No Rays and Red Sox. No Gators and Razorbacks. No NFL! The American Forces Network, which provides television and radio to American troops overseas, says because of the government shutdown it has no plans to screen football, baseball or other sports until things get back to normal.
Navy Senior Chief Mass Communication Specialist John Harrington, an AFN spokesman, said in an email to Stars and Stripes that the broadcaster's attorneys had determined there is no sound policy or legal basis to air sports. The legal opinion advised that televised sport "is not deemed critical to accomplish essential aspects of the DMA (Defense Media Activity) mission in direct support of excepted military operations and activities."
Stars and Stripes writes that AFN has no plans to screen baseball playoff games while the shutdown is in effect. Gone, too, are the NFL and college football. There is a little consolation: AFN Radio channels are still on the air.
The sports shutdown is also frustrating troops in Afghanistan. Lt. Uriel Macias, a Navy reservist assigned to a stability operations team in Kabul, told Stars and Stripes he has noticed an impact on others who work in his office.
"They have to use the online play-by-play sites, and sit there and refresh it over and over again," he said. "Sports are an escape for a lot of people here, so it can be a little frustrating for them."
Call for politicians to watch language
Rep. Brad Wenstrup, R-Ohio, an Iraq war veteran, on Friday called on Washington politicians to stop using terrorism metaphors during the current budget debate. Speaking on the House floor, Wenstrup addressed both sides of the debate, but also focused on the White House's comments equating Republicans to someone "with a bomb strapped to their chest."
"I have heard references to being 'terrorists,' to 'jihad' and to having 'bombs strapped to our chests,' " Wenstrup said. "I spent one year, 2005-2006 — perhaps the bloodiest time of the war — as an Army combat surgeon in Iraq. In this chamber, I have seen no 'terrorists,' no 'jihad,' nor any 'bombs strapped to chests.' If you have been to war, you would not use such rhetoric here."
Rep. George Miller, D-Calif., on Thursday accused Republicans of waging a "jihad" against Obamacare.
Common complaint of visitors: restrooms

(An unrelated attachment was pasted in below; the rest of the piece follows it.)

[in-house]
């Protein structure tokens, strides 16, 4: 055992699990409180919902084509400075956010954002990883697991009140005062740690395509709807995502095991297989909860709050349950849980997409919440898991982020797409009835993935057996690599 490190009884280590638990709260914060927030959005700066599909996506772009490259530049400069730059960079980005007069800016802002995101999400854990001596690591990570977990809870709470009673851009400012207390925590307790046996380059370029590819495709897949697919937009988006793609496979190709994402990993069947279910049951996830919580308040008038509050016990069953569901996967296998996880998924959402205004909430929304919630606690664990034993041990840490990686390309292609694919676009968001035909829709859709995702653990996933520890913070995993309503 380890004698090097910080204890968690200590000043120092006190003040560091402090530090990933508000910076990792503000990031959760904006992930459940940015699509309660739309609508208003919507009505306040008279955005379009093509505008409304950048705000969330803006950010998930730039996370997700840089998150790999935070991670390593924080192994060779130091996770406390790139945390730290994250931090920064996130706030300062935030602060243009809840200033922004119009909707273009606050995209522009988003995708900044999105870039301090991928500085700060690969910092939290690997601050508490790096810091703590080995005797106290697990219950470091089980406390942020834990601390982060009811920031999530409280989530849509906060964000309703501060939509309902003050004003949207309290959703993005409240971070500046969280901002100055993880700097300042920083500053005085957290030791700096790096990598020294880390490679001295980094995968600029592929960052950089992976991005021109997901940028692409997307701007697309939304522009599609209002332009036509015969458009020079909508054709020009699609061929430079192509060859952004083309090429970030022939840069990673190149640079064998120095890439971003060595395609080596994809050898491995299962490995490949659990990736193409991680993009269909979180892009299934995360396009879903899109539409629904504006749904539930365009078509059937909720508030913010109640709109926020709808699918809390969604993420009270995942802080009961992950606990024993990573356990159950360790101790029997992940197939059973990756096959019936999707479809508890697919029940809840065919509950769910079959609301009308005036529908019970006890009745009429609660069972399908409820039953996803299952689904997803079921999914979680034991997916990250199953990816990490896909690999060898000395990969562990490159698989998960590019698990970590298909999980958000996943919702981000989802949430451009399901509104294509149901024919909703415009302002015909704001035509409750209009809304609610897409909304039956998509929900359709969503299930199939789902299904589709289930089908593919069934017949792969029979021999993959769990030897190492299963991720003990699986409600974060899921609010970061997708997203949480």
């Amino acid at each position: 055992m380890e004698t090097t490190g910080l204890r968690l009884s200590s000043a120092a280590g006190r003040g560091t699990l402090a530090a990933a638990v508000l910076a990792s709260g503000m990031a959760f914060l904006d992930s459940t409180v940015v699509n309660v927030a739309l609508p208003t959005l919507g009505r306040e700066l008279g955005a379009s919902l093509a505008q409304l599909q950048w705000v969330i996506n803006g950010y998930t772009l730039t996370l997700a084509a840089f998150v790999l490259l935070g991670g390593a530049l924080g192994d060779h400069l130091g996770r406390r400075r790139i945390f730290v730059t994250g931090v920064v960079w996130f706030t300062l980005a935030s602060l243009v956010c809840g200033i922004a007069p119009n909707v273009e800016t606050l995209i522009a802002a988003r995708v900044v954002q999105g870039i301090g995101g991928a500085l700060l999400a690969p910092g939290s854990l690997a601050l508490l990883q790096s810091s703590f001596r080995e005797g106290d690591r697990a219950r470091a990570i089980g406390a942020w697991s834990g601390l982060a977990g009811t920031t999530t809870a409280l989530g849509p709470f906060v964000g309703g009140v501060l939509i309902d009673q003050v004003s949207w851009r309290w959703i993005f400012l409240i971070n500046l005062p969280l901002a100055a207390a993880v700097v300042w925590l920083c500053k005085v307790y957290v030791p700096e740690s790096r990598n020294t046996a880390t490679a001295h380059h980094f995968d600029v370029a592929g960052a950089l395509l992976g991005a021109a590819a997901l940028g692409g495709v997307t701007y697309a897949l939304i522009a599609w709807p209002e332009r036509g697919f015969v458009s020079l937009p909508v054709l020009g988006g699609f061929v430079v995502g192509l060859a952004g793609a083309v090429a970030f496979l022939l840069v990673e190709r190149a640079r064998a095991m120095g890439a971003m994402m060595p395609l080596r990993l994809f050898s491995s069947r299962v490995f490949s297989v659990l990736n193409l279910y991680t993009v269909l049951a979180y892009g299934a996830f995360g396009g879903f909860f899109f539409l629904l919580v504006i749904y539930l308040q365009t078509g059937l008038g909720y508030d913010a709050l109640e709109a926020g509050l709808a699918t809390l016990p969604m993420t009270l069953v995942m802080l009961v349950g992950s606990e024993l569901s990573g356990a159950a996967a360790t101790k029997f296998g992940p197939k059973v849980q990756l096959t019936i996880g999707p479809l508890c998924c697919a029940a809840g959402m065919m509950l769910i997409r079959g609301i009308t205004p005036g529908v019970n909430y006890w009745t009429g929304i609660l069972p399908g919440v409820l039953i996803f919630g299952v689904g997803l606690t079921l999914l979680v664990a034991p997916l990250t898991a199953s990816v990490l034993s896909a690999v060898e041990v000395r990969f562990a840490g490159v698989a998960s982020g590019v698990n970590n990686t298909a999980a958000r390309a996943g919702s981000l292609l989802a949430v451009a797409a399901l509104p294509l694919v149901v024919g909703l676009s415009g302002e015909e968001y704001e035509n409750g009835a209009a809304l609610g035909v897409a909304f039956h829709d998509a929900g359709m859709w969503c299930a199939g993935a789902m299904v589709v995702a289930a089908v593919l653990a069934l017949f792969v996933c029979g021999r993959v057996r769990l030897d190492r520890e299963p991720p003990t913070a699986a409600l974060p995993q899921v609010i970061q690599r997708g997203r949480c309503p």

Despite the shuttered museums and the closed memorials, some visitors are still making their way to the National Mall in Washington. But they are encountering a key problem, reports the Washington Post: no restrooms.
There are restrooms at the Lincoln Memorial, the World War II Memorial, the Martin Luther King Jr. Memorial and the Washington Monument, but they are all locked. And since the museums along the Mall are also closed, those restrooms are similarly unavailable.
"I was just crying because I couldn't go to the bathroom for over like 45 minutes," said Jennifer Lioy, 27, who was visiting from Rochester, N.Y.
The issue of restrooms is a chronic problem on the Mall with many visitors saying there were too few, even before the shutdown.
A T. Rex will have to wait until spring
A rare Tyrannosaurus Rex skeleton, which is to be a centerpiece of a future exhibition at the Smithsonian's National Museum of Natural History, is a casualty of the government shutdown.
The T. Rex is one of the most significant acquisitions the museum has ever made. And a procession planned with great fanfare, involving a sendoff in Bozeman, Mont., on Oct. 11, has been canceled, along with a Smithsonian program for hundreds of schoolchildren who were going to be deputized as "junior paleontologists" to welcome the dinosaur.
The skeleton will be trucked to the museum in the spring. Several federal entities involved in the long move are now constrained because of the shutdown.
Information from the Washington Post and New York Times was used in this report.